Advances in liquid metal ion sources have been made at Hughes Research Laboratories division of Hughes Aircraft Company. On behalf of Hughes Research Laboratories, Jerg B. Jergenson invented the structures represented in U.S. Pat. Nos. 4,318,029 and 4,318,030. These sources are easy to make, inexpensive and reliable. As a result, considerable advances in the employment of ions from a liquid metal source have been achieved. Ions have been produced from fuel alloys. However, it soon became evident that alloys containing boron attacked the metallic source components used in the construction of the sources illustrated in those U.S. patents. When such liquid metal ion sources are made of non-metallic materials, they are difficult, if not impossible, to make. In addition, the needle may be inefficiently heated and the required temperature gradient may not be achieved when the source structure is made of non-metallic materials.
Boron is one of the most important doping elements for silicon devices. However, fabrication of a metal liquid metal ion source for utilization of liquid boron has been impractical due to the high melting point of metallic boron and the strong corrosive effect of the boron on most metals. To decrease the problems associated with the high melting point of metallic boron, a rhenium needle and eutectic alloys containing boron have been used. However, the lifetime of some sources employing boron containing eutectic alloys have been restricted to about 10-15 hours due to the corrosion of the rhenium emitters.
One group of Japan has attempted to find a boron containing alloy which is non-corrosive, but substantial lifetimes have not been found. See "Liquid Metal Alloy Ion Sources for B,Sb, and Si," by K. Gamo, published in Journal of Vacuum Science Technology, Volume 19, No. 9, November/December 1981, pages 1182-1185. Further development work in Japan uses previously developed glassy carbon emitters for liquid metal ion sources and has used such sources with nickel boride as a fuel material. A lifetime of 200 hours for this type of source has recently been quoted. However, it has been admitted that the nickel constituent of the nickel boron alloy corrodes the emitter tip. Such sources have been used as an ion source in a massseparating column for ion implantation. This is discussed in a publication "Mass-Separated Microbeam System with a Liquid-Metal-Ion Source," by T. Ishitani, et al. published in Nuclear Instruments and Methods in Physical Research, Volume 218 (1983) pages 363-367. The entire disclosure of this background material is incorporated herein by this reference.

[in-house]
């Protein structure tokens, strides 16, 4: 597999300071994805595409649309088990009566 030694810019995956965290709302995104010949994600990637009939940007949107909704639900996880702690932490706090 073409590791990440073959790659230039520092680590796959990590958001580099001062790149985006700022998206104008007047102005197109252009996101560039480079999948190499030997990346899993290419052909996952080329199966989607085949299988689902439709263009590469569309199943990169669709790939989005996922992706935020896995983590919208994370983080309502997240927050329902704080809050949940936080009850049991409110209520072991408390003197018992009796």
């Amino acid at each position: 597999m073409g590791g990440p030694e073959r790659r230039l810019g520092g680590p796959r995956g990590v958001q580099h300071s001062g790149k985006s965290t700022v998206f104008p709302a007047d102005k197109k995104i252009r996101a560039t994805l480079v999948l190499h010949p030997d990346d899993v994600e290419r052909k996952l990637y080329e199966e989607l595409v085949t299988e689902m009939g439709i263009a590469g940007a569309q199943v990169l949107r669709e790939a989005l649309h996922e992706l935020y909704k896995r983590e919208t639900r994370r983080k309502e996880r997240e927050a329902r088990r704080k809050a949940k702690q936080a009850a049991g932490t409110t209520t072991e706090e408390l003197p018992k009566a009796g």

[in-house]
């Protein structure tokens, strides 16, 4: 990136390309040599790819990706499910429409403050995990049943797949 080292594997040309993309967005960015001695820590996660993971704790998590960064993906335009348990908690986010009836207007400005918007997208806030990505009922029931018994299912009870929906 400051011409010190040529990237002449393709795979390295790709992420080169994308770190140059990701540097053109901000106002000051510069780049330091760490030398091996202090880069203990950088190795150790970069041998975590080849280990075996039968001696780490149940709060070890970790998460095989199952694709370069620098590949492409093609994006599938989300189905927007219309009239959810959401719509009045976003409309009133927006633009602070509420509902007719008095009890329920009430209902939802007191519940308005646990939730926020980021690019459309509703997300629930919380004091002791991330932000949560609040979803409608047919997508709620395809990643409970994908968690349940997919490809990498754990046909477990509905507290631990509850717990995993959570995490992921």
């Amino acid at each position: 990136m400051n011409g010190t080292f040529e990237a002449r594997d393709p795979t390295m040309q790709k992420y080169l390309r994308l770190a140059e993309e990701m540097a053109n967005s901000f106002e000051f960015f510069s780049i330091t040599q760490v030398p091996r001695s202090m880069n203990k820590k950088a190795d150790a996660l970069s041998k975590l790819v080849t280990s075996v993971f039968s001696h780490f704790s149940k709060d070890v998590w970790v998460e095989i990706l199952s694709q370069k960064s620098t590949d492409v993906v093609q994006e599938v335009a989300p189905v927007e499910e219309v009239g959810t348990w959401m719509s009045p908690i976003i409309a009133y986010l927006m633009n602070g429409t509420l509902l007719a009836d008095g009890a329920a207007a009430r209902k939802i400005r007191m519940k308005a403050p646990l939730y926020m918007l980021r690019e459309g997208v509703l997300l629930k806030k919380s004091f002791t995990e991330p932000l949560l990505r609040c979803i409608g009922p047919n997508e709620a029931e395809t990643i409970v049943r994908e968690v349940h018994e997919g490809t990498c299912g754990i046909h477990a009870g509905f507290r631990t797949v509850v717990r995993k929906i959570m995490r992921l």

The ion source is a very small and delicate structure. Furthermore, the emission point must be as positively located as possible in order to maintain adequate alignment of the emitted ion beam. Thus, there is a need for an improved field emission liquid metal ion source.
In order to aid in the understanding of this invention, it can be stated in essentially summary form that it is directed to a liquid metal ion source wherein a field emission point is positioned on an electrically conductive or semi-conductive material which is slotted together with a non-conductive material positioned within the slot. The conductive material is continuous around the slot at the nose end of the body, and the nose end is configured to conduct heating current and withdraw heat therefrom in order to maintain optimum emitter conditions.
It is, thus, a purpose and advantage of this invention to provide a liquid metal ion source which relies on a field emission sharp point to cause ion emission into an electric field, with the point being on a slotted body so that the body supplies a support for the point, electrical path for heating the point, electrical separation to provide the electrical path and firm physical support of the point so that it may be readily held in position.
It is a further purpose and advantage to provide a liquid metal ion source of field emission type which is economic of construction as well as of strong construction so that it may be easily manufactured, readily available, and conveniently used, even though it is of small dimensions.
Other purposes and advantages of this invention will become apparent from a study of the following portions of the specification, the claims and the attached drawings.
FIG. 1 is a side-elevational view of an ion system which includes the liquid metal ion source of this invention, with parts taken in section and parts broken away.
FIG. 2 is an enlarged front-elevational view of the body of the ion source of this invention, as seen along the line 2--2 of FIG. 1.